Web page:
About this time, the police showed up... this time with children who had been at the concert and gotten separated from whoever they were with. 
And this is where Child Life comes in :)
The kids ranged in ages from 5-12. 
The police had told the kids fireworks had gone off early and hurt some people. The younger kids believed this story while the older kids knew the truth. 
Instead of telling the kids the cops had lied to them, I had each one of them tell me their stories of what they saw. I corrected any misconceptions and validated everything. 
We talked, colored pictures and squished some play dough while waiting for their family members. After about an hour all the children had been returned to family members. 
It was such a great relief to see the families reconnect. 

I then moved on to comfort care, 
and did whatever I could do to help anyone in need. 
I started in our waiting room which was now full of friends, family members, and other concert goers looking for their loved ones that were hurt. I brought warm blankets, water, Kleenex, shirts, baby wipes, band aids, gauze and crackers to these people. 
I sat with them, hugged them, cleaned them, prayed with them... everything I could think of to make them more comfortable... and it just didn't seem like enough. 

I looked around the room. Desperate to continue helping in this crisis. I realized one of our nurses was sitting at the triage window. She was being bombarded by family members wanting updates and locations. The social workers were working as hard as they could to pair everyone back up, but it is a huge undertaking. 
Our hospital saw almost 200 victims that night. 
The nurse and I started our own check-in list to compare with the social workers so we could make sure every one was accounted for. 

Throughout the night, our pediatric Emergency Department shortly became an adult Emergency Department. I handed out stress balls, and even talked a few adults through wound cleansing and IV starts.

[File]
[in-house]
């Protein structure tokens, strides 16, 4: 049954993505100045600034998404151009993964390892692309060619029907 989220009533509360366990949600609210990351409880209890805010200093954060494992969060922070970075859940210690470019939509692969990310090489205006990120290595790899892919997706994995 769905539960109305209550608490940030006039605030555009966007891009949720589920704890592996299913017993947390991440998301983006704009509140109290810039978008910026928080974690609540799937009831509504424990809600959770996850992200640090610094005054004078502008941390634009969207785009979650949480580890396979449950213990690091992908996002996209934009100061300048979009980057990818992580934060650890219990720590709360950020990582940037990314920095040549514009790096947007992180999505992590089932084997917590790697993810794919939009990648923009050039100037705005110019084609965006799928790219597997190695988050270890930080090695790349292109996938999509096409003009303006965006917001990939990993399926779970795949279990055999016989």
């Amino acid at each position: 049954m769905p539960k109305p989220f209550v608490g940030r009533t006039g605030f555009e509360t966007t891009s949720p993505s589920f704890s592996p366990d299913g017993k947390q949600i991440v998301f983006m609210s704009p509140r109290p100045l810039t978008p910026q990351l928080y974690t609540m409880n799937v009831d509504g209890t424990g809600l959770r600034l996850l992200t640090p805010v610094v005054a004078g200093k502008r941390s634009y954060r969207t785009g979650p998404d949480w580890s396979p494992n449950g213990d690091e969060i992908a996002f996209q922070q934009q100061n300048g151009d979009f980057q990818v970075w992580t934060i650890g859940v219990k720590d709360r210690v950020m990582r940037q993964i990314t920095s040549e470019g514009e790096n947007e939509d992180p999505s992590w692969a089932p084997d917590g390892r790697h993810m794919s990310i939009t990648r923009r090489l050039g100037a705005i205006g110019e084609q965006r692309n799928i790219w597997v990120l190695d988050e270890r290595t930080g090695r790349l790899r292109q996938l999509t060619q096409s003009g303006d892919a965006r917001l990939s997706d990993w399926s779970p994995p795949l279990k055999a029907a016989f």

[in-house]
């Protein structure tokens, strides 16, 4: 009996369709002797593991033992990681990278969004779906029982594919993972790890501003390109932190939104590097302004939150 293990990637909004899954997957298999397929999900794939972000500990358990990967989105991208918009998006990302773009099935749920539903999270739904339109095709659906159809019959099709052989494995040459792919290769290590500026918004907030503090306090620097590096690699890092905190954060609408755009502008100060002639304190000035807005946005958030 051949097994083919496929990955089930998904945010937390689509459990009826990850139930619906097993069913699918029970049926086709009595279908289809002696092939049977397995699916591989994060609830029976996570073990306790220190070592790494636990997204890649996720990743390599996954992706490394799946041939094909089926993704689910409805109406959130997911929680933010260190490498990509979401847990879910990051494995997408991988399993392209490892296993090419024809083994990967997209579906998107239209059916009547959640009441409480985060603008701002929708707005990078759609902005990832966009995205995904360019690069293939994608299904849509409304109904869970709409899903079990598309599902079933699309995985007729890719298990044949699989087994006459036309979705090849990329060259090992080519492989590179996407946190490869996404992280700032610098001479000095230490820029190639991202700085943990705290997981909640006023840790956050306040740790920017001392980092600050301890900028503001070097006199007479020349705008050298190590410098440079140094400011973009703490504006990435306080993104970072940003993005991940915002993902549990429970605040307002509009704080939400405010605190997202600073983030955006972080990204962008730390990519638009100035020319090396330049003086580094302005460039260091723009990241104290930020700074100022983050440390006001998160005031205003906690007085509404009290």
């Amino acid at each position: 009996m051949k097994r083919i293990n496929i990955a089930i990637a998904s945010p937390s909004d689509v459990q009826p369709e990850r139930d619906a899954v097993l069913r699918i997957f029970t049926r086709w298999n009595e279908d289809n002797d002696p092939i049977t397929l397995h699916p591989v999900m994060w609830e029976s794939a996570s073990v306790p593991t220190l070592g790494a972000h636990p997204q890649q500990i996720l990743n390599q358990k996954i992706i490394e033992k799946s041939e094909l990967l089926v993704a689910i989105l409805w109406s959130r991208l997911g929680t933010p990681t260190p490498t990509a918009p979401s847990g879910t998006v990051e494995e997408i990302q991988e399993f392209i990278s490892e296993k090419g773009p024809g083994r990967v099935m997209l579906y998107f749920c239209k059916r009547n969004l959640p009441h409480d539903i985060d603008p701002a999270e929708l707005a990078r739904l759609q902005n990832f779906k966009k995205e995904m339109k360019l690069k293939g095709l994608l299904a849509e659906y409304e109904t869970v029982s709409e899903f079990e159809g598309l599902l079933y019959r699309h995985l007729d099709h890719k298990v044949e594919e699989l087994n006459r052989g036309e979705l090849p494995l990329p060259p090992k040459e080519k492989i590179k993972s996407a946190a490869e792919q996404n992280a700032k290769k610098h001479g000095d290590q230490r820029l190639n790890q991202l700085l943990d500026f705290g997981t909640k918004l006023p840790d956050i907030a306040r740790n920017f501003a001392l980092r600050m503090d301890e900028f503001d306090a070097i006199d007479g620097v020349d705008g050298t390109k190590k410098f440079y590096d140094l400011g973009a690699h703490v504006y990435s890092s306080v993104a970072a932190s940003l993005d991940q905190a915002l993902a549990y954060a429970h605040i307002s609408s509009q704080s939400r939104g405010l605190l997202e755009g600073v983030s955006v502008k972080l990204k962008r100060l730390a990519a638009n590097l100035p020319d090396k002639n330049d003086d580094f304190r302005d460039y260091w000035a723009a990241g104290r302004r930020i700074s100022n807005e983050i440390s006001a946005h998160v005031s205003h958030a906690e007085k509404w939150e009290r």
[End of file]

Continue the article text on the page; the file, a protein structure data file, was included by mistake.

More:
The hours drug on and the rest of the night became blurry. Tears, happiness of reuniting, so many people coming to donate blood... so much blood on the floor... 
directing family members to different parts of the hospital, and so many just  people wanting to help. 

I stayed till 6am the next day. 
I'll always remember how quiet Las Vegas seemed that morning. 

During the next week the Child life Disaster Relief team came to Las Vegas. My coworker and I helped them get some toys and any other items they might need to help the kiddos.

A year later, I really thought I would be okay... but as I started seeing Vegas Strong signs and hearing about events...
 my entire body just becomes covered in goosebumps, and the memories start flashing back.  
The images of that night are still crystal clear. 
The guilt remains for not being able to do more and for being afraid. I remember the outpouring of love, from other hospitals, from other child life specialists, from the community, from my coworkers. For as much pain, grief and suffering I witnessed, I saw even more love, selflessness, and appreciation for one another. There are some truly amazing people in this world and I'm lucky to work with some of them.

Tonight, on the eve of the anniversary, I visited the Las Vegas Sign, which is turned into a memorial. I read about each of the 58 victims. 
I cried. 
I took a bubble bath. 
I feel better. 
I feel ready for tomorrow. 

 I am Vegas Strong and always will be. 
Thank you for letting me take a break from the blog, 
and heal and find my own way back. 

All my love, Sydney